Bernie Sanders Explains Why Low Unemployment Doesn’t Mean Americans Are Better Off

Even as more Americans have jobs, many of these pay low wages, making it hard for families to get by.

Bernie Sanders Explains Why Low Unemployment Doesn’t Mean Americans Are Better Off

Sen. Bernie Sanders (I-Vt.) wants people to know there’s a bigger picture to the U.S. economy than the low unemployment numbers the Trump White House keeps touting

In a conversation with The Los Angeles Times editorial board published on Thursday, the Democratic presidential candidate explained how despite the U.S. reaching decades-low rates of unemployment this year, many jobs are low-paying. And wage growth has largely stagnated in recent decades as income inequality rises. 

“If I want to go out and get a job today, I can get a job. That’s true,” Sanders said in the interview. “But on the other hand ... I can’t find a job that pays me a wage that allows me to deal with health care and pay my rent or put gas in the car. So the economic crisis that we’re facing now is not unemployment, which is low. It is wages.”  

The unemployment rate in the U.S. was 3.5% in November ― the lowest it’s been since the 1960s. Unemployment has been steadily dropping in recent years after reaching a peak of 9.6% in 2010 amid the Great Recession.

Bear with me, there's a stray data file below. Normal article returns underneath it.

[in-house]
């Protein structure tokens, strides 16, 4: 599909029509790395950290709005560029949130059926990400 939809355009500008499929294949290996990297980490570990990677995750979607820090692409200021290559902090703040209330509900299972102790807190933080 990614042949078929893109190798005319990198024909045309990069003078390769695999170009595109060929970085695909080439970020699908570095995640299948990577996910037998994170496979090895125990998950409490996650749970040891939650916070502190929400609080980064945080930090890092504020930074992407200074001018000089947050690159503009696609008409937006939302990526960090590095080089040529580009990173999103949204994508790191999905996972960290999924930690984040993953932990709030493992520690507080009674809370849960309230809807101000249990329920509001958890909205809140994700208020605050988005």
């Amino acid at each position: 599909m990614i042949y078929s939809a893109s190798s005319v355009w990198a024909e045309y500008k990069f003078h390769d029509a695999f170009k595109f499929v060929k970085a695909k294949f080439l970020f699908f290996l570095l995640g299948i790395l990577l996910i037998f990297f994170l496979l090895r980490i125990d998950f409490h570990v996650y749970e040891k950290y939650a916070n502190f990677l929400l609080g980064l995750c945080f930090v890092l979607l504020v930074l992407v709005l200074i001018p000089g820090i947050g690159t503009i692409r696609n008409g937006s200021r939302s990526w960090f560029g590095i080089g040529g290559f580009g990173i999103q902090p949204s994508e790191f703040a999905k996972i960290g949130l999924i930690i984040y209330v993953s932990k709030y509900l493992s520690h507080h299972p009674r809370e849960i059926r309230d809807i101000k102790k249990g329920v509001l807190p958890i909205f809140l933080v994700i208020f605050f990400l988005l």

However, the average hourly wage for Americans last year had a similar purchasing power as it did in the late 1970’s ― 40 years ago, per a Pew analysis. And as Sanders pointed out to the L.A. Times, much of the gains in wages have gone to highest-income earners, as income inequality has been on the rise since the 1970s.

For many American workers, having a job simply isn’t enough to get by: About 44% of all U.S. workers qualify as “low-wage,” earning a median of about $18,000 per year, per a 2019 report from the Brookings Institution. According to the Federal Reserve, 4 in 10 adults in the U.S. last year said they would not be able to afford an unexpected $400 expense

President Donald Trump often lauds his record on the economy ― though sometimes, as is his wont, he can’t get his facts straight. Sanders, meanwhile, noted that jobs figures hardly tell the whole story. 

“Unemployment is low but wages are terribly low in this country,” Sanders said. “And many people are struggling to get the health care they need to take care of their basic needs.”